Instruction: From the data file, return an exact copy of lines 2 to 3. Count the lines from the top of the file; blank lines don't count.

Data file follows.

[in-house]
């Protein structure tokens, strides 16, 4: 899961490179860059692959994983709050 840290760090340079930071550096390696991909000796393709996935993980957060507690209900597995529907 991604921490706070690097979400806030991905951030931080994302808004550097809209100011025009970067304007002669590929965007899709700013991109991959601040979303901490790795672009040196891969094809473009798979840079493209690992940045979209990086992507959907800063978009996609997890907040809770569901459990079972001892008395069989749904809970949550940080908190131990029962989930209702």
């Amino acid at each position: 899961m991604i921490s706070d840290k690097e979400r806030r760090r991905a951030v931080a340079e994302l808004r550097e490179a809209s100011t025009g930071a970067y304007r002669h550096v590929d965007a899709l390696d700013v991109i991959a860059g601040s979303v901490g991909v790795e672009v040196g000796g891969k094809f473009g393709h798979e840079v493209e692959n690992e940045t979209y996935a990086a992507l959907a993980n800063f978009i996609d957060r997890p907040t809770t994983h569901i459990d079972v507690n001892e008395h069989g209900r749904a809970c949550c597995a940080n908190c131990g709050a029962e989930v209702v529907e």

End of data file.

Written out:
């Protein structure tokens, strides 16, 4: 899961490179860059692959994983709050 840290760090340079930071550096390696991909000796393709996935993980957060507690209900597995529907 991604921490706070690097979400806030991905951030931080994302808004550097809209100011025009970067304007002669590929965007899709700013991109991959601040979303901490790795672009040196891969094809473009798979840079493209690992940045979209990086992507959907800063978009996609997890907040809770569901459990079972001892008395069989749904809970949550940080908190131990029962989930209702």
């Amino acid at each position: 899961m991604i921490s706070d840290k690097e979400r806030r760090r991905a951030v931080a340079e994302l808004r550097e490179a809209s100011t025009g930071a970067y304007r002669h550096v590929d965007a899709l390696d700013v991109i991959a860059g601040s979303v901490g991909v790795e672009v040196g000796g891969k094809f473009g393709h798979e840079v493209e692959n690992e940045t979209y996935a990086a992507l959907a993980n800063f978009i996609d957060r997890p907040t809770t994983h569901i459990d079972v507690n001892e008395h069989g209900r749904a809970c949550c597995a940080n908190c131990g709050a029962e989930v209702v529907e």